Wednesday, August 29, 2018

Black and White Wednesday: "Shadow of the Axe!" by Sim and Heath

After the birthday celebrations, Ol' Groove hates to have to rap about the passing of the inimitable Russ Heath, but sadly, I must. Mr. Heath passed away last Thursday, August 23. Besides co-creating the Haunted Tank for DC and having his art "swiped" by Roy Lichtenstein, Heath had a long career that began in the late 1940s and lasted until well into the 2000s. His detailed, realistic, nuanced art won him many, many awards and accolades--and it seemed that he could never produce enough art to please us fans. A search on Grand Comics Database shows he did way more than we ever gave him credit for (for most every comics publisher, as well as Playboy, Peter Pan Records, slews of non-U.S. publishers, advertising (remember that ad for 132 toy Roman soldiers? That was Russ Heath art!). Still and all, his prodigious talent will be missed. And yeah, it's seems a bit weird to be remembering an artist by posting a story about an axe murder, but it's so beautifully rendered--and written by a young, pre-Cerebus Dave Sim. It's from Creepy #79 (March 1976). Oh, and these are scans of the original art (from the indispensable Heritage Auctions site).  Check it out...






5 comments:

  1. Heath was a power until himself artwise. Stories such as this one, Thrilling Adventure Stories # 2, Vampire Tales # 9 and his Kazar tales in Savage Tales had so much depth. I can't imagine the amount of time it took to draw these or the techniques employed to come up with the uber-realistic style. I just know they looked goooood. Sorry to hear of his passing. It seems like pretty soon we won't have anyone left from the Groovy Age (except Stan Lee, who seems to have discovered the secret of eternal life).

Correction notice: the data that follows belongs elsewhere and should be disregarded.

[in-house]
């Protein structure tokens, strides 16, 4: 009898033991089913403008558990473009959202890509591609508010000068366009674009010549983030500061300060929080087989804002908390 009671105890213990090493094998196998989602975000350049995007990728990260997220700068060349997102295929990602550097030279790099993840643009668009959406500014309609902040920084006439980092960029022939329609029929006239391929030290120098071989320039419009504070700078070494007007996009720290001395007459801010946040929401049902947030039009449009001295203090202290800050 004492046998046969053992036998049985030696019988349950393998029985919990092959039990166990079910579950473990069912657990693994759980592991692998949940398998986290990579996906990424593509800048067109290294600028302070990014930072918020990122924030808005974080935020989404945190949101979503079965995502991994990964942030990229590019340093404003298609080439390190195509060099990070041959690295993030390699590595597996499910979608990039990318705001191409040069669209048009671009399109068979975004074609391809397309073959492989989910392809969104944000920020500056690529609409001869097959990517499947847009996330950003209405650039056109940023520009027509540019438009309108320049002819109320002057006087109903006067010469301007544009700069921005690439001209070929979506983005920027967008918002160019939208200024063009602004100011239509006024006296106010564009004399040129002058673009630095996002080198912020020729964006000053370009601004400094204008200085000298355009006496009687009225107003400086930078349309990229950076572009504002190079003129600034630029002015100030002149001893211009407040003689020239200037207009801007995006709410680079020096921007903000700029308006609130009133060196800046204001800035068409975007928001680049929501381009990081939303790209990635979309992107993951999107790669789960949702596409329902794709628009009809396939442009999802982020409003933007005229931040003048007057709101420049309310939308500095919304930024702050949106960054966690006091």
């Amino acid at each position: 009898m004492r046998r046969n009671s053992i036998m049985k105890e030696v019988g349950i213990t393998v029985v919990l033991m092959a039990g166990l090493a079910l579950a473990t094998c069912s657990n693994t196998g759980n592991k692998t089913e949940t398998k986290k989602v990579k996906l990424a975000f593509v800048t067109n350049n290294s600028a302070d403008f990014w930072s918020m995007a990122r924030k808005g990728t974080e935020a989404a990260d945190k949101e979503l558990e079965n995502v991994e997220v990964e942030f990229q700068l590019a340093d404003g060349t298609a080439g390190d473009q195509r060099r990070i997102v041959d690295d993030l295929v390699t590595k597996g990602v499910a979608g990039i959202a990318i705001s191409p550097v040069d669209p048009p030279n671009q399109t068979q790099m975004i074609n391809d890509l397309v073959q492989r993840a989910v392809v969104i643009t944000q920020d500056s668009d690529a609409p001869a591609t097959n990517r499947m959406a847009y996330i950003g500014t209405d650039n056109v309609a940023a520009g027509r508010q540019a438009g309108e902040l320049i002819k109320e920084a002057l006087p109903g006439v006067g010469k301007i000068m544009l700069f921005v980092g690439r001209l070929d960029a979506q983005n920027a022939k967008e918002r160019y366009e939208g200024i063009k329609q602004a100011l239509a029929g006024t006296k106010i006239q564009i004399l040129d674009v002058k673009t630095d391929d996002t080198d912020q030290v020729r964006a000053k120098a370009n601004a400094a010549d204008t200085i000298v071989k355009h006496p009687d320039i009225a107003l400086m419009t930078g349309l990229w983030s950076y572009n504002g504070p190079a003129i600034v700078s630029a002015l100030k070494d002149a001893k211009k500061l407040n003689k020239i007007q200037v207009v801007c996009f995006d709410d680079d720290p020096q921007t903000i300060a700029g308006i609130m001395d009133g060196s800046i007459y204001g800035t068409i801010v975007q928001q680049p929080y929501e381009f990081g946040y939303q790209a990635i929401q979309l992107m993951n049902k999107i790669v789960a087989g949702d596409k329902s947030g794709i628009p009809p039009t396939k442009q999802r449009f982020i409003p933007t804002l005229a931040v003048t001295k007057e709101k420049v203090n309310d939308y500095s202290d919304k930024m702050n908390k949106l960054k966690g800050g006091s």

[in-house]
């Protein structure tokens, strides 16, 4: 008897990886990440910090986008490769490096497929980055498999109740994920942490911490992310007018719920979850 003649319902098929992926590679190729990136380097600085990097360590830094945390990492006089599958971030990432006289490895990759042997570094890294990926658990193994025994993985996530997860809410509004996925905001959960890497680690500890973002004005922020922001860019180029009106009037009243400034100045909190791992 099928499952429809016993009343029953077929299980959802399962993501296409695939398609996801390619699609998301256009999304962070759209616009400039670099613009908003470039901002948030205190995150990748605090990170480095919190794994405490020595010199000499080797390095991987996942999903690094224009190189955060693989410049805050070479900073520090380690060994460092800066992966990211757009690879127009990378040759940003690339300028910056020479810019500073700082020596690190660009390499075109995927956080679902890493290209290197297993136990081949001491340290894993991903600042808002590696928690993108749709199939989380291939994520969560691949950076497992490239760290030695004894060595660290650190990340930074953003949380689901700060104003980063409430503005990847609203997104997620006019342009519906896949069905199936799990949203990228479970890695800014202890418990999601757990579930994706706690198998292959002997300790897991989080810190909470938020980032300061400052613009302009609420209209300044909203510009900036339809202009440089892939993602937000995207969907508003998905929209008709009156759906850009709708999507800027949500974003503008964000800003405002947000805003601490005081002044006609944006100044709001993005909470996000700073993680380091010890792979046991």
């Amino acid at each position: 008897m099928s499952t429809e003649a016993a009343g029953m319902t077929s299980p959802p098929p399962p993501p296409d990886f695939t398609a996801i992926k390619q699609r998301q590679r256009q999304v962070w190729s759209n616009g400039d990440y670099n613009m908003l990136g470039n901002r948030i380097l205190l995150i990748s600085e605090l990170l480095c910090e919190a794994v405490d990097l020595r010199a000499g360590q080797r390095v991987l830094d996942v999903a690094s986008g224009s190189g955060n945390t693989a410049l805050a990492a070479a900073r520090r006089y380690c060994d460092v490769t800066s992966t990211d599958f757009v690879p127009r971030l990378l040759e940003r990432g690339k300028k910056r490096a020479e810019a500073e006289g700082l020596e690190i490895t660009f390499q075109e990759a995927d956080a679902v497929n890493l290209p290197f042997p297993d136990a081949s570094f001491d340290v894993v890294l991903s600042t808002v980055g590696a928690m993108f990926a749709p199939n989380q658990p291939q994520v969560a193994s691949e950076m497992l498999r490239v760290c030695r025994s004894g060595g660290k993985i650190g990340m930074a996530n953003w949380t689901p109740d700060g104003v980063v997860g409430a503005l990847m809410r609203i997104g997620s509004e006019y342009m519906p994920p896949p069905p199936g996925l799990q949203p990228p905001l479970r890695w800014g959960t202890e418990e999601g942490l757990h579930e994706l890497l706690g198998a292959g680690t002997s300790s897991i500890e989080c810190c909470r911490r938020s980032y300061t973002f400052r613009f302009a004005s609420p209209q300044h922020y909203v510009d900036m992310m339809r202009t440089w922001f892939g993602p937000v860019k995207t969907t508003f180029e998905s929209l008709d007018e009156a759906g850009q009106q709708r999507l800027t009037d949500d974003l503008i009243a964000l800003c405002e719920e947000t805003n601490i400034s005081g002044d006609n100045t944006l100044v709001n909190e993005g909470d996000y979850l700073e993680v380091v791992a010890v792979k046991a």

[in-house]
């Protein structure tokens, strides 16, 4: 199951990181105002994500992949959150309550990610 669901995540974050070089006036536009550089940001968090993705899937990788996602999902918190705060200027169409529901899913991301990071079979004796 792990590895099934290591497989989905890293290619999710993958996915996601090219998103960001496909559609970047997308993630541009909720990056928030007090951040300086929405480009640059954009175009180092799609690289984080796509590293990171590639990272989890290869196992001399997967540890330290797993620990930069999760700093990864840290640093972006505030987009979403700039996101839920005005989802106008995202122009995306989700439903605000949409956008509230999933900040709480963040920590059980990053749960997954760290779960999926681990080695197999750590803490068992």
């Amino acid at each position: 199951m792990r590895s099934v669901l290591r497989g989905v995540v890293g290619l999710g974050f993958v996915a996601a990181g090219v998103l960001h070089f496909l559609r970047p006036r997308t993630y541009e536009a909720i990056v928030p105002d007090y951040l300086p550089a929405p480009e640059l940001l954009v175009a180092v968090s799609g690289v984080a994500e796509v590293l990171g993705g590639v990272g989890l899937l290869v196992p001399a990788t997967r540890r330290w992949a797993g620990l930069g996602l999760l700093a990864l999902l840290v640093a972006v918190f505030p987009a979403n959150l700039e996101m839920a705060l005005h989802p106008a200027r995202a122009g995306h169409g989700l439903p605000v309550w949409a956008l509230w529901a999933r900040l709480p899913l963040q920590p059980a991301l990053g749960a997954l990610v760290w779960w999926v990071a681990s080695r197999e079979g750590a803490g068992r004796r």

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  2. Seems like we are loosing a lot of legends lately. The Haunted Tank - G.I. Combat was the first comic that I bought monthly as a kid. I was in 6th grade and saving for the $1 cover price was no easy task. How about publishing some Haunted Tank stories as a tribute?

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    1. Seconded, for any of his DC war comics.
      Sad to see that the passing of one of the really great comic book artists only seems to have elicited a couple of comments here so far. Makes you wonder whether Russ Heath's reputation has suffered as a result of not being associated with superhero stories (actually, I can't think of any from the 70s, unless you count an issue of Son of Satan).

      -sean

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  3. Visually the opening reminds me a bit of Wrightson's "Nightfall" for Warren in 1974. Both stories utilise inkwash.

    Regards,
    Chris A.

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    Replies
    1. Here it is:
      http://diversionsofthegroovykind.blogspot.com/2009/05/black-and-white-wednesday-nightfall-by.html?m=1

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